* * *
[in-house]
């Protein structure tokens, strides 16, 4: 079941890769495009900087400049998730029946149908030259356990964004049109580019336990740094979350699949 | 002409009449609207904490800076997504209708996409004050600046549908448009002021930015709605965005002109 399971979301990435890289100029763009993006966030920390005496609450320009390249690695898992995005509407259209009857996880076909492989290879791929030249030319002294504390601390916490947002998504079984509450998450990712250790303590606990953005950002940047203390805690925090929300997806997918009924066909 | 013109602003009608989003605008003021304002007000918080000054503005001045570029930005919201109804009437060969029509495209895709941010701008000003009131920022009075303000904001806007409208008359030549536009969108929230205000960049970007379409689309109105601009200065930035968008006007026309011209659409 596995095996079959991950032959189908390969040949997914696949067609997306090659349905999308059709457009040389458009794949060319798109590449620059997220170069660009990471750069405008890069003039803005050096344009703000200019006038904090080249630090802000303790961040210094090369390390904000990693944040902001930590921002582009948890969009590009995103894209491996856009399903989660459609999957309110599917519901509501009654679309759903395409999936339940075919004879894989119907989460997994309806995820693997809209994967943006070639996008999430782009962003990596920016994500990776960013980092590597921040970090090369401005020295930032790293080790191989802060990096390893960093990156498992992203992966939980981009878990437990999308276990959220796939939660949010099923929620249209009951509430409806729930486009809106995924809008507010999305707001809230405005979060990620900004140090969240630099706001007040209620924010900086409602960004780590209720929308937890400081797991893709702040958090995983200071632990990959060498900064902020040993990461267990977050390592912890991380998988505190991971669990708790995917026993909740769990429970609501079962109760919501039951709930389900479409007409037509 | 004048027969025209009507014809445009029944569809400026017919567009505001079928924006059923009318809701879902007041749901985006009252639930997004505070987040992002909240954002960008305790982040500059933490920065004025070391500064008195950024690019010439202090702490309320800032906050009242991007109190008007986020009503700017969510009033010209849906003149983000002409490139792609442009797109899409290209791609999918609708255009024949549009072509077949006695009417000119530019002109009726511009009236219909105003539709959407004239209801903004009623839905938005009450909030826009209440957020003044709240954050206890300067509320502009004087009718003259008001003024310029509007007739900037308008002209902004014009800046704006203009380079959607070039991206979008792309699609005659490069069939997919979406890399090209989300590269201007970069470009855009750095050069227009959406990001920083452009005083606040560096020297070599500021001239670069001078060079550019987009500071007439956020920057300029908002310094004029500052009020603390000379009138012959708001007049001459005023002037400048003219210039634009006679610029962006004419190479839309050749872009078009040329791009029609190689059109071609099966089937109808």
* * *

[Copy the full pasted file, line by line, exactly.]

[in-house]
């Protein structure tokens, strides 16, 4: 079941890769495009900087400049998730029946149908030259356990964004049109580019336990740094979350699949 | 002409009449609207904490800076997504209708996409004050600046549908448009002021930015709605965005002109 399971979301990435890289100029763009993006966030920390005496609450320009390249690695898992995005509407259209009857996880076909492989290879791929030249030319002294504390601390916490947002998504079984509450998450990712250790303590606990953005950002940047203390805690925090929300997806997918009924066909 | 013109602003009608989003605008003021304002007000918080000054503005001045570029930005919201109804009437060969029509495209895709941010701008000003009131920022009075303000904001806007409208008359030549536009969108929230205000960049970007379409689309109105601009200065930035968008006007026309011209659409 596995095996079959991950032959189908390969040949997914696949067609997306090659349905999308059709457009040389458009794949060319798109590449620059997220170069660009990471750069405008890069003039803005050096344009703000200019006038904090080249630090802000303790961040210094090369390390904000990693944040902001930590921002582009948890969009590009995103894209491996856009399903989660459609999957309110599917519901509501009654679309759903395409999936339940075919004879894989119907989460997994309806995820693997809209994967943006070639996008999430782009962003990596920016994500990776960013980092590597921040970090090369401005020295930032790293080790191989802060990096390893960093990156498992992203992966939980981009878990437990999308276990959220796939939660949010099923929620249209009951509430409806729930486009809106995924809008507010999305707001809230405005979060990620900004140090969240630099706001007040209620924010900086409602960004780590209720929308937890400081797991893709702040958090995983200071632990990959060498900064902020040993990461267990977050390592912890991380998988505190991971669990708790995917026993909740769990429970609501079962109760919501039951709930389900479409007409037509 | 004048027969025209009507014809445009029944569809400026017919567009505001079928924006059923009318809701879902007041749901985006009252639930997004505070987040992002909240954002960008305790982040500059933490920065004025070391500064008195950024690019010439202090702490309320800032906050009242991007109190008007986020009503700017969510009033010209849906003149983000002409490139792609442009797109899409290209791609999918609708255009024949549009072509077949006695009417000119530019002109009726511009009236219909105003539709959407004239209801903004009623839905938005009450909030826009209440957020003044709240954050206890300067509320502009004087009718003259008001003024310029509007007739900037308008002209902004014009800046704006203009380079959607070039991206979008792309699609005659490069069939997919979406890399090209989300590269201007970069470009855009750095050069227009959406990001920083452009005083606040560096020297070599500021001239670069001078060079550019987009500071007439956020920057300029908002310094004029500052009020603390000379009138012959708001007049001459005023002037400048003219210039634009006679610029962006004419190479839309050749872009078009040329791009029609190689059109071609099966089937109808």